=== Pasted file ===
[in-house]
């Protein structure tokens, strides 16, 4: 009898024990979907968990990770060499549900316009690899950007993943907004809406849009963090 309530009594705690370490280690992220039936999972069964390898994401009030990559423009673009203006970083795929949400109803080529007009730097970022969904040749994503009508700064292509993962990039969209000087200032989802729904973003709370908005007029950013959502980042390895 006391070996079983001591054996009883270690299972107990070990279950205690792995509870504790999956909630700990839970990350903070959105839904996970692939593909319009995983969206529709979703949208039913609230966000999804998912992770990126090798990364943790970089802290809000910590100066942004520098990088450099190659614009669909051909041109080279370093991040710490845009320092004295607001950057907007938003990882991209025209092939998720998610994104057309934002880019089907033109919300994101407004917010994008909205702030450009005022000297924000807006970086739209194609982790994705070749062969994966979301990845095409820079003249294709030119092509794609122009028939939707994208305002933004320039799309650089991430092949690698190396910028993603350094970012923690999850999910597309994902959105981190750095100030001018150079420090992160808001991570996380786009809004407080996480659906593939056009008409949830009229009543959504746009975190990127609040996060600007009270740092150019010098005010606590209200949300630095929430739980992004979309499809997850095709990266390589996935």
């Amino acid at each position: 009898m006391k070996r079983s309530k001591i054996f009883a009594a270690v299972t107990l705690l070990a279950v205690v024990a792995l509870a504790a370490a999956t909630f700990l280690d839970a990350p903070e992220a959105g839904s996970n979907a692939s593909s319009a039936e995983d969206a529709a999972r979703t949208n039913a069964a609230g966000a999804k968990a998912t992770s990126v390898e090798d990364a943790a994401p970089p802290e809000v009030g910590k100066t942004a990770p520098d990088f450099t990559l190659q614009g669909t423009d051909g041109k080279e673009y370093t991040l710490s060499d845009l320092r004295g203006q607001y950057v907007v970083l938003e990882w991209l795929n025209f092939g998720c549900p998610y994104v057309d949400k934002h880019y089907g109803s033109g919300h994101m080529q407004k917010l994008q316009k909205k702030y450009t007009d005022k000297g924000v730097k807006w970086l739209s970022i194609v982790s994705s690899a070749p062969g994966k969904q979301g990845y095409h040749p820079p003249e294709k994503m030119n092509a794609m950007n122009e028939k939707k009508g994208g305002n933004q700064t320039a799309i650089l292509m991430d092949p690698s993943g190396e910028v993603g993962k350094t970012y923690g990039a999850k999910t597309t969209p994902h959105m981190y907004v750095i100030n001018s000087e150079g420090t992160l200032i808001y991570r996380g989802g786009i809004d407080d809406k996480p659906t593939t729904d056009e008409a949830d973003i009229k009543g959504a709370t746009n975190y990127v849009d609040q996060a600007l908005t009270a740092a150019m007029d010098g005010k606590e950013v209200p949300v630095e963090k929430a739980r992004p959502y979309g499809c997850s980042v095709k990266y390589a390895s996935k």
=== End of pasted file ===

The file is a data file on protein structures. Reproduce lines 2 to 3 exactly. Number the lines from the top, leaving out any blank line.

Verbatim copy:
């Protein structure tokens, strides 16, 4: 009898024990979907968990990770060499549900316009690899950007993943907004809406849009963090 309530009594705690370490280690992220039936999972069964390898994401009030990559423009673009203006970083795929949400109803080529007009730097970022969904040749994503009508700064292509993962990039969209000087200032989802729904973003709370908005007029950013959502980042390895 006391070996079983001591054996009883270690299972107990070990279950205690792995509870504790999956909630700990839970990350903070959105839904996970692939593909319009995983969206529709979703949208039913609230966000999804998912992770990126090798990364943790970089802290809000910590100066942004520098990088450099190659614009669909051909041109080279370093991040710490845009320092004295607001950057907007938003990882991209025209092939998720998610994104057309934002880019089907033109919300994101407004917010994008909205702030450009005022000297924000807006970086739209194609982790994705070749062969994966979301990845095409820079003249294709030119092509794609122009028939939707994208305002933004320039799309650089991430092949690698190396910028993603350094970012923690999850999910597309994902959105981190750095100030001018150079420090992160808001991570996380786009809004407080996480659906593939056009008409949830009229009543959504746009975190990127609040996060600007009270740092150019010098005010606590209200949300630095929430739980992004979309499809997850095709990266390589996935």
């Amino acid at each position: 009898m006391k070996r079983s309530k001591i054996f009883a009594a270690v299972t107990l705690l070990a279950v205690v024990a792995l509870a504790a370490a999956t909630f700990l280690d839970a990350p903070e992220a959105g839904s996970n979907a692939s593909s319009a039936e995983d969206a529709a999972r979703t949208n039913a069964a609230g966000a999804k968990a998912t992770s990126v390898e090798d990364a943790a994401p970089p802290e809000v009030g910590k100066t942004a990770p520098d990088f450099t990559l190659q614009g669909t423009d051909g041109k080279e673009y370093t991040l710490s060499d845009l320092r004295g203006q607001y950057v907007v970083l938003e990882w991209l795929n025209f092939g998720c549900p998610y994104v057309d949400k934002h880019y089907g109803s033109g919300h994101m080529q407004k917010l994008q316009k909205k702030y450009t007009d005022k000297g924000v730097k807006w970086l739209s970022i194609v982790s994705s690899a070749p062969g994966k969904q979301g990845y095409h040749p820079p003249e294709k994503m030119n092509a794609m950007n122009e028939k939707k009508g994208g305002n933004q700064t320039a799309i650089l292509m991430d092949p690698s993943g190396e910028v993603g993962k350094t970012y923690g990039a999850k999910t597309t969209p994902h959105m981190y907004v750095i100030n001018s000087e150079g420090t992160l200032i808001y991570r996380g989802g786009i809004d407080d809406k996480p659906t593939t729904d056009e008409a949830d973003i009229k009543g959504a709370t746009n975190y990127v849009d609040q996060a600007l908005t009270a740092a150019m007029d010098g005010k606590e950013v209200p949300v630095e963090k929430a739980r992004p959502y979309g499809c997850s980042v095709k990266y390589a390895s996935k």